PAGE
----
Listening to My Useless Spouse’s Voice within the Pandemic’s Silence


Muriel graduated from high school while I was in Columbia and began applying for college on the day I graduated. She later became a psychologist, and her school years ushered in a ritual that lasted over a decade. When I drove home from work, she waited by the front door of our 8,000-square-foot Levitt house on Long Island. She walked up to the car and said a version of, “Kevin is watching TV and needs a bath; Leda is in the game pencil; and Shanna is sitting on the high chair where she must have just pooped. There’s a chicken potpie in the oven for you. Give me the car keys; I’m late!”

Three children in four years, little money, and a house that smelled of diapers made even the most trivial argument flammable. But in our early twenties we vowed never to sleep in a quiet bedroom one after the other.

Eventually we moved to a bigger house in Great Neck, a leafy suburb where Muriel started her practice. The screened porch overlooking a garden was the only quiet corner of a noisy house, perfect for the customers Muriel was quick to see. When our children gave the slightest hint that they were jealous of the attention she was giving clients, she would pull out her diary and say, “I’ll give you an appointment. What is 5 o’clock tonight? “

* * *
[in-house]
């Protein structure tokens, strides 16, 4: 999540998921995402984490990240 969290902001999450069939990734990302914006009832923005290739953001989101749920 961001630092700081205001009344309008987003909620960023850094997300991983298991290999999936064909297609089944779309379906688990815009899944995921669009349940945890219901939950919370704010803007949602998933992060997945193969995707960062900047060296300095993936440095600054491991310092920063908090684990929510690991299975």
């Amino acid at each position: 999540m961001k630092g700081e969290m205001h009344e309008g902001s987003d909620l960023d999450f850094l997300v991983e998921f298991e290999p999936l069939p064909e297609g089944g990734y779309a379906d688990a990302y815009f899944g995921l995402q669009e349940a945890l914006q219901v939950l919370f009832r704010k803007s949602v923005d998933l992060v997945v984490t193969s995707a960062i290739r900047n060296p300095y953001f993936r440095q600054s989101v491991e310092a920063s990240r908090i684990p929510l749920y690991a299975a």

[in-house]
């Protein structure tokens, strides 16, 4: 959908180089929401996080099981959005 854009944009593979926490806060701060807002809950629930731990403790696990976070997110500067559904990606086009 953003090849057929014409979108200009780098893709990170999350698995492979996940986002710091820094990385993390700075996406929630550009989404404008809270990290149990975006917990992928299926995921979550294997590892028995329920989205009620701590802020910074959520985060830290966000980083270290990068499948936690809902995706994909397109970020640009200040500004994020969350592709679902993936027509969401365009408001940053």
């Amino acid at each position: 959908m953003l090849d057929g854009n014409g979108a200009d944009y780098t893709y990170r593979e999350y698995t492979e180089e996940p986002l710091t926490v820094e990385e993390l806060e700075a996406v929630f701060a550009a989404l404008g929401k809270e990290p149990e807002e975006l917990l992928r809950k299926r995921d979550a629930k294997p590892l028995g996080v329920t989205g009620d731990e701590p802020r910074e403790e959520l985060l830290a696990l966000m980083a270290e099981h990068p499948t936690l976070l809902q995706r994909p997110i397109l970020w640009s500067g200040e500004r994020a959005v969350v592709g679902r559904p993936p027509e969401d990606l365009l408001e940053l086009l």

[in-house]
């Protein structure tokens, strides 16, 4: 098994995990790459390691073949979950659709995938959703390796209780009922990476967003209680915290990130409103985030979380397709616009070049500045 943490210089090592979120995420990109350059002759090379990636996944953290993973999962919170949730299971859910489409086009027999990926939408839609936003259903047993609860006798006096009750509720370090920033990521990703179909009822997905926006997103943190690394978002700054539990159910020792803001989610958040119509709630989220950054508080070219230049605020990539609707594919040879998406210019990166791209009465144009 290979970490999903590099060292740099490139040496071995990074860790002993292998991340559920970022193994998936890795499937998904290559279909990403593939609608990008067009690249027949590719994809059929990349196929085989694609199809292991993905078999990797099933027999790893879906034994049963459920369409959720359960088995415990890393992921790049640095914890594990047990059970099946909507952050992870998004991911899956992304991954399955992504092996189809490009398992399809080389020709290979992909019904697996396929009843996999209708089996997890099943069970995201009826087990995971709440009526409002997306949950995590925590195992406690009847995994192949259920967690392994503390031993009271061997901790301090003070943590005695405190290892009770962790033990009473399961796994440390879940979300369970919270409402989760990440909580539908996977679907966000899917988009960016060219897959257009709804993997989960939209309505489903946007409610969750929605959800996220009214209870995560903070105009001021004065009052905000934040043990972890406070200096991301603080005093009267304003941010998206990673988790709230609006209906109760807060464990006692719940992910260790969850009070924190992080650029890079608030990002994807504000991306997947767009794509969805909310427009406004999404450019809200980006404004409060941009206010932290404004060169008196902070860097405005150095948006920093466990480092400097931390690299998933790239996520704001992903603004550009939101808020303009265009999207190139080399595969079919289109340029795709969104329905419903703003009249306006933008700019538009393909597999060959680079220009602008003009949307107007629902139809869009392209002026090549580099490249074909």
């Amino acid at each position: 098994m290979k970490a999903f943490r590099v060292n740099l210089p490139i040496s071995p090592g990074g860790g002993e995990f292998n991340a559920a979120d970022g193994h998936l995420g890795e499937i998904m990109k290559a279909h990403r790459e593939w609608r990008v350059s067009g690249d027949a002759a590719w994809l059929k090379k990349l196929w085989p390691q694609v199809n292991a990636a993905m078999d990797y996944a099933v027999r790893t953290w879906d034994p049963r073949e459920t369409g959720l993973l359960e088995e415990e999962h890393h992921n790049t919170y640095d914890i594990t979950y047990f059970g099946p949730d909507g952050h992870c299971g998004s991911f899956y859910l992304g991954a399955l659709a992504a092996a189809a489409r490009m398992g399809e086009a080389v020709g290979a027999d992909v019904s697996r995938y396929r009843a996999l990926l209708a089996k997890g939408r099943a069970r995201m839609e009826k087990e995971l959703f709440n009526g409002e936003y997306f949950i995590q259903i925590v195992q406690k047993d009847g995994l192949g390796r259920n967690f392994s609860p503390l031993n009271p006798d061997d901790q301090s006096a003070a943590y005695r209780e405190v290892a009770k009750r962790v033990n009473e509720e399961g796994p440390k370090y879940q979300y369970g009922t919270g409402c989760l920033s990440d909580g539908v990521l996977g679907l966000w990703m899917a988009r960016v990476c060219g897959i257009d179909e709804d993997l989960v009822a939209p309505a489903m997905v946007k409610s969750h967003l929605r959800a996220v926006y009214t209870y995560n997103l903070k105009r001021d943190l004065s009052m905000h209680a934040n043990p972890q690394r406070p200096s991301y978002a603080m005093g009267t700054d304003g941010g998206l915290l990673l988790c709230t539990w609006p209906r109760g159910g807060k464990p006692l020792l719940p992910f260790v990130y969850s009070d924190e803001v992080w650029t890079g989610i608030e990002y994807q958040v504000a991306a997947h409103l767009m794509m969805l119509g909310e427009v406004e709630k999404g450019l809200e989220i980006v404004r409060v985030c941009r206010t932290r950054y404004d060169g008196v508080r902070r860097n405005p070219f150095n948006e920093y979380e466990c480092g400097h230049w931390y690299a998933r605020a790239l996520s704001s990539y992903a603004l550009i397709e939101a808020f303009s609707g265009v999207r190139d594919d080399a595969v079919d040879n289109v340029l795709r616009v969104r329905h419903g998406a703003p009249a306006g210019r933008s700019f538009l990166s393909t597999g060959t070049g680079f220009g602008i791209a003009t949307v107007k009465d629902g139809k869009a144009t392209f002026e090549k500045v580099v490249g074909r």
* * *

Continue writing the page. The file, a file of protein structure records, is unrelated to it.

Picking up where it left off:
Just this week I asked Kim, our youngest child, if she remembered those conversations. “Oh,” she said, “I think about her all the time. It was maybe only an hour, actually 50 minutes, but I had mom all to myself. She made the porch a safe place to discuss anything, even things children don’t usually tell their mothers. All of my friends were jealous. “

I didn’t need an appointment to speak to Muriel. Even in the evening, when we went to dinner with friends, we hurried to the restaurant an hour earlier to sit alone at the bar and talk over a glass of wine. But now I slept in a quiet bedroom.

A Buddhist friend, aware of my loneliness, urged me to speak to Muriel. “They were together for almost 70 years,” he told me. “She’s not gone. It is in your being, your consciousness. Talk to her. Ask for your help. “I was about to shake off his advice, but I was in such pain that I would try anything.

The photo on the wall next to the thermostat that I set every morning and evening shows Muriel. It seems so full of life that I wouldn’t be surprised if I woke up one morning to find glass on the floor and the frame empty. I decided to speak to this picture. I began to hear her voice, as I did every night before bed when she rested her head on my chest while we talked about the day and our love for one another.




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